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September
2007






















Life Goals

The New Faces of Adult Education

© Amanda Stevens

Jason is married and the father of three small children. He works third shift and devotes his evenings to his wife, two daughters, and son. His days are spent sleeping. He is a full-time college student. His wife, who stays at home with their children, is also a full-time student.

Shannon is a single mother. She works full-time during the day while her daughter is at school. Once work is finished, until 8:30 PM, Shannon's attention is focused on maintaining her home, making dinner, helping her daughter with homework, and spending quality time together. She is also a full-time college student.

Brett is a bachelor who works on oil rigs. His work days can sometimes be as long as 18 hours. He is away for three weeks working, and then home one. During his week off, he works at a local gym. Brett is a full-time college student

Desiree is a nurse. A typical schedule for her is working twelve hours a day, three days a week. Her child has special education needs and she did not want to leave her family to chase a career. She is a full-time student.

These individuals represent the new face of adult education - online students. Colleges and universities have offered print-based, self-paced distance education courses for some time, so the deftness the internet made online courses a natural progression in our ever increasing technological world. Unlike the print-based courses, online courses offer students to experience much more of the 'college experience'. Online courses provide education in real-time, mirroring the traditional classroom with lectures, peer and instructor interaction, and assignment deadlines.

There are many positive aspects that make online courses and degrees appealing and beneficial. Online courses offer freedom. Individuals have the chance to take courses without having to trudge to class three times a week. It also allows adults the opportunity to work towards their degree and maintain their outside obligations and responsibilities. It used to be that the only way for a working adult to attend school was to go to night school. With the technology provided by with online courses, that is a trend of the past. The flexibility of online courses allows adults to live their lives without disruptions and work towards a degree at the same time.

Online courses also offer students the opportunities to excel as students. Since the lecture materials appear online in text form and is accessible 24 hours a day, 7 days a week, students can review more easily concepts and principles needed for class success. Students are also given time to think critically of answers to questions in the discussion area, instead of being pressured and pushed to rapidly answer a professor's question in class. Online courses especially help students that are timid or shy and fear speaking in front of a class. "Going to school as an adult can be hard. It was even harder for me because I am so shy. Online courses allowed me to be in courses with other adults who I could relate to and gave me a chance to learn, instead of hiding and trying not to be noticed during a lecture in a classroom," Shannon Smith states.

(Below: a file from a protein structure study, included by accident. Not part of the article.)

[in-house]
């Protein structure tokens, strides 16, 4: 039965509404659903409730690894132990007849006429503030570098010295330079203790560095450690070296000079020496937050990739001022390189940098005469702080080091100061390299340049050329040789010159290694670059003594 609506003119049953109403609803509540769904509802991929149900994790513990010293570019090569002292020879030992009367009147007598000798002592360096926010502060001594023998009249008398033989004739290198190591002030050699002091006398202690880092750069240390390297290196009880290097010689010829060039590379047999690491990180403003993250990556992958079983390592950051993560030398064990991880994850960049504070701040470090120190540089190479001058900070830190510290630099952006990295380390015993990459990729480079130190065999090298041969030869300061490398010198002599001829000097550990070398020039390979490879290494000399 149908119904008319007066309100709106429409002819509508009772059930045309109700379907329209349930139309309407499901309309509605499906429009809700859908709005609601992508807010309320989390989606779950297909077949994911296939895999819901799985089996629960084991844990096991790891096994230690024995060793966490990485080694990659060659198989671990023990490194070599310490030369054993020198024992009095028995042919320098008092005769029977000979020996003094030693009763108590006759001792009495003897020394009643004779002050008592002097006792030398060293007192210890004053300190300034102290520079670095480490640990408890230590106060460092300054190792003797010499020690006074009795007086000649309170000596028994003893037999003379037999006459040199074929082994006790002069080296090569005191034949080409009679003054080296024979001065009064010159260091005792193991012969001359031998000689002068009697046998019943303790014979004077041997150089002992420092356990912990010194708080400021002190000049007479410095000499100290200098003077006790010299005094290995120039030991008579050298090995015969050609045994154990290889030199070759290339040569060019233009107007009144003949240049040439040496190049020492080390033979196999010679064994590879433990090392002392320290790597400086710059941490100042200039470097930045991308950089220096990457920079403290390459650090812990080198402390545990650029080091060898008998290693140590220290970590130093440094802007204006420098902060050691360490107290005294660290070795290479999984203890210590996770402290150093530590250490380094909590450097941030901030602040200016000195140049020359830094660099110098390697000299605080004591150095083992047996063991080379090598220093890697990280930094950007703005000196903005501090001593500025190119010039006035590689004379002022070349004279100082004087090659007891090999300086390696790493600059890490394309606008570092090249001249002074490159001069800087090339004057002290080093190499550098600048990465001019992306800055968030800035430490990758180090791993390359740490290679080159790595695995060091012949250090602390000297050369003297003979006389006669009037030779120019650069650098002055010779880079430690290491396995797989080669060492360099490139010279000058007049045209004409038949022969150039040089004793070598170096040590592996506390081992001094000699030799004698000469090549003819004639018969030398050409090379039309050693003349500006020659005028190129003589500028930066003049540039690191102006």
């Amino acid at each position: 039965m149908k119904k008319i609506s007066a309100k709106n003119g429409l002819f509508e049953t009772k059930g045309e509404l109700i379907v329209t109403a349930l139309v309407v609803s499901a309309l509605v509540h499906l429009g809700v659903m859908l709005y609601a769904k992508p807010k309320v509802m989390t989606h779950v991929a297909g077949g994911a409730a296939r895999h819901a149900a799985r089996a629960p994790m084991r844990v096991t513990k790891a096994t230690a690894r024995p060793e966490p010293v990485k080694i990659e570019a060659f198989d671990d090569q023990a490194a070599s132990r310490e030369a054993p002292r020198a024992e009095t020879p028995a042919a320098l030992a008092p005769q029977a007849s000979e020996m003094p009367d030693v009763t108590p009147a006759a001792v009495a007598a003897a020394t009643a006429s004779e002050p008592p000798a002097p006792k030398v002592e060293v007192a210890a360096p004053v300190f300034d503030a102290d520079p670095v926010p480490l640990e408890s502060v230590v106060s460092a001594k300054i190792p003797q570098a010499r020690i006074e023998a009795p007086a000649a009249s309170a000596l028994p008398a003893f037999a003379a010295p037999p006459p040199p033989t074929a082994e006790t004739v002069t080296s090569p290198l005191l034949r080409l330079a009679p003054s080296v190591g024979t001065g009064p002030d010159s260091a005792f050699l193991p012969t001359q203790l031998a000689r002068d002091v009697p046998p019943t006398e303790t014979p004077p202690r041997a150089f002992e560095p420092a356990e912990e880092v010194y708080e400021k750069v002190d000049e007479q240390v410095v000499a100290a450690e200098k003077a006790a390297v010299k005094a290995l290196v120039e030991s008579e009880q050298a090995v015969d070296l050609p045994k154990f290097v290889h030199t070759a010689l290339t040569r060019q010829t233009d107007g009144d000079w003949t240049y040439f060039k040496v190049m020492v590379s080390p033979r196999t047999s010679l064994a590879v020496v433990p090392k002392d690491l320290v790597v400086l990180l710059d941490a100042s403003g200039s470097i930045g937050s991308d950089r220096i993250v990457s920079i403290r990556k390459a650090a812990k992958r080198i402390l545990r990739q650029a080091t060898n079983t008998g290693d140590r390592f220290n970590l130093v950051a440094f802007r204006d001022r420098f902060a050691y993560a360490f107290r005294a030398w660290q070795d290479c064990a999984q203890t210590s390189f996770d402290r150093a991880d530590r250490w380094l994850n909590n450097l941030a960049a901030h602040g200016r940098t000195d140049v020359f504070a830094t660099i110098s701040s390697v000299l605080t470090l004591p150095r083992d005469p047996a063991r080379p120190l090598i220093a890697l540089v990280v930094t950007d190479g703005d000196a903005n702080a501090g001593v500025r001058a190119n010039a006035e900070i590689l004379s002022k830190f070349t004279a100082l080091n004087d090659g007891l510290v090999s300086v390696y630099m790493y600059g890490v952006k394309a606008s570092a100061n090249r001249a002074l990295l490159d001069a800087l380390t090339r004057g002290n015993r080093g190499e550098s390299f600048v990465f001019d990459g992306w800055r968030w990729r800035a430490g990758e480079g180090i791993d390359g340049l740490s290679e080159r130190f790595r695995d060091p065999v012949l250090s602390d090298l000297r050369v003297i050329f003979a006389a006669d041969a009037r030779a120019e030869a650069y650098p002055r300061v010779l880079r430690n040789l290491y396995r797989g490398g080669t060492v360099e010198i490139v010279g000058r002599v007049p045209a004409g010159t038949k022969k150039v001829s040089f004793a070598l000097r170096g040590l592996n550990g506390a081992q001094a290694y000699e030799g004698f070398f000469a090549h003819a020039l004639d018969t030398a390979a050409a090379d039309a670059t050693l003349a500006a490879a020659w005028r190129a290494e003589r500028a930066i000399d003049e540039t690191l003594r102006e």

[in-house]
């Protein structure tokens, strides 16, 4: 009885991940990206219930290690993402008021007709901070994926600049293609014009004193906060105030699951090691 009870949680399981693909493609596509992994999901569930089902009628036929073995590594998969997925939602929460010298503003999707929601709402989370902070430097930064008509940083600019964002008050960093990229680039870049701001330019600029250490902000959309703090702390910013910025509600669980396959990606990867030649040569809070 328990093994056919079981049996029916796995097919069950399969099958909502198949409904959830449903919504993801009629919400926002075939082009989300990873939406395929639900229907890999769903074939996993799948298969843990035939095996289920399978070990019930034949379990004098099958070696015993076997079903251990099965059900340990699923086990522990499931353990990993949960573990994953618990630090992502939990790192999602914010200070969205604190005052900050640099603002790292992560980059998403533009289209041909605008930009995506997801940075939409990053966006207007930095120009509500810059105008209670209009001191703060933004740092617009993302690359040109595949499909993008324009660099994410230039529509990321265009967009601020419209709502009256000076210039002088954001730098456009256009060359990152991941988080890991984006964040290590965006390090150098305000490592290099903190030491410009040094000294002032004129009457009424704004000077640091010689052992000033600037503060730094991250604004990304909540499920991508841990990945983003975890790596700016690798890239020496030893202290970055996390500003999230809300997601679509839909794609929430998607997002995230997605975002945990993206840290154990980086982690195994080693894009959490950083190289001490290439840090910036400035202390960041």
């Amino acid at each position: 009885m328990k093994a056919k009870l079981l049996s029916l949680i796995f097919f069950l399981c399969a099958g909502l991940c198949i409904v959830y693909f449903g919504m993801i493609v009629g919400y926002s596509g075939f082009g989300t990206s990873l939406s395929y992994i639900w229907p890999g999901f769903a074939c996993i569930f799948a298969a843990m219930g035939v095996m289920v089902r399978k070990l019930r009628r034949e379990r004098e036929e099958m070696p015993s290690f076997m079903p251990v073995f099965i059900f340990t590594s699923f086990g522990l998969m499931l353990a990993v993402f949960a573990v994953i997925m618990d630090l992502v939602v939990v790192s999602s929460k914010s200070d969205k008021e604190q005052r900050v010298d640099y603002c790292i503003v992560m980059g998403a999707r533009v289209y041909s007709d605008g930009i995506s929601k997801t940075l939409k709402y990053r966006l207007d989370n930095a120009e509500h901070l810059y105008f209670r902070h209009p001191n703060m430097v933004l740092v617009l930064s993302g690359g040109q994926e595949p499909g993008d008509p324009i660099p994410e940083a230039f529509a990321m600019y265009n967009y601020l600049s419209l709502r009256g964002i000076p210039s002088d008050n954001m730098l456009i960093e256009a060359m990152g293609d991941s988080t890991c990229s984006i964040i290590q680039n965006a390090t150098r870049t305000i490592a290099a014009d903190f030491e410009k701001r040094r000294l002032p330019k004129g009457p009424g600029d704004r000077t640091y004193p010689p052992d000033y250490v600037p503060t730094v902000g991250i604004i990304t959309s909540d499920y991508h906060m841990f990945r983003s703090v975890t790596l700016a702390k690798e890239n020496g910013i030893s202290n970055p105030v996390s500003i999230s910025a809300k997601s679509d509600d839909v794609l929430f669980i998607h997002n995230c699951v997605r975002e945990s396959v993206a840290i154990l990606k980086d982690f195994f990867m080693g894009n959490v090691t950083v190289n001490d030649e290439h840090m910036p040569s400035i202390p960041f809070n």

To attract a wide variety of students, many state and university systems offer online courses and degree tuition at the same rate for in-state students and out-of-state students. This is something rare to traditional education, unless states participate in a tuition agreement with other states.

Things to consider when considering an online program:

  1. Accreditation. Unfortunately, one of the downfalls in the internet age is that one can more easily be taken advantage of. When researching online programs, make sure one of the questions asked is whether or not the school has received accreditation. Accreditation means that the school has met a list of requirements and is endorsed by an accrediting agency. To learn more about accreditation, go to http://www.ncacihe.org/overview/ . To check on the legitimacy of an accrediting agency, you make call the U.S Department of Education at (202) 219-7011.

  2. Admission requirements. Some online institutions have requirements other than an application for admissions. For example, one of the more widely known online institutions, University of Phoenix - Online (http://degrees.uofphx.info/about.jsp), requires individuals to be at least 21 years of age and employed. The reasoning behind this is to have an organization environment to apply theory from studies.

  3. The Availability of Financial Aid. Some online institutions offer no financial aid, others offer financing through the institution, and others offer Federal financial aid. If receiving financial aid is going to be essential to attend school, pay very close attention to what a potential school offers.

As the world around us becomes increasingly smaller, online education is going to play a very large role in shaping the work force. Whether someone is working towards their first degree, adding more to their education in hopes to receive a promotion, or simply are taking courses online for the love of learning, online courses and degrees are making these goals much more achievable.

To find out if online courses are for you, a quiz is available online at: http://www.suite101.com/external_link.cfm?elink=http://www.online.uwc.edu/quiz_2.0/ selftest3.html


Life goals. Money goals. In that order.

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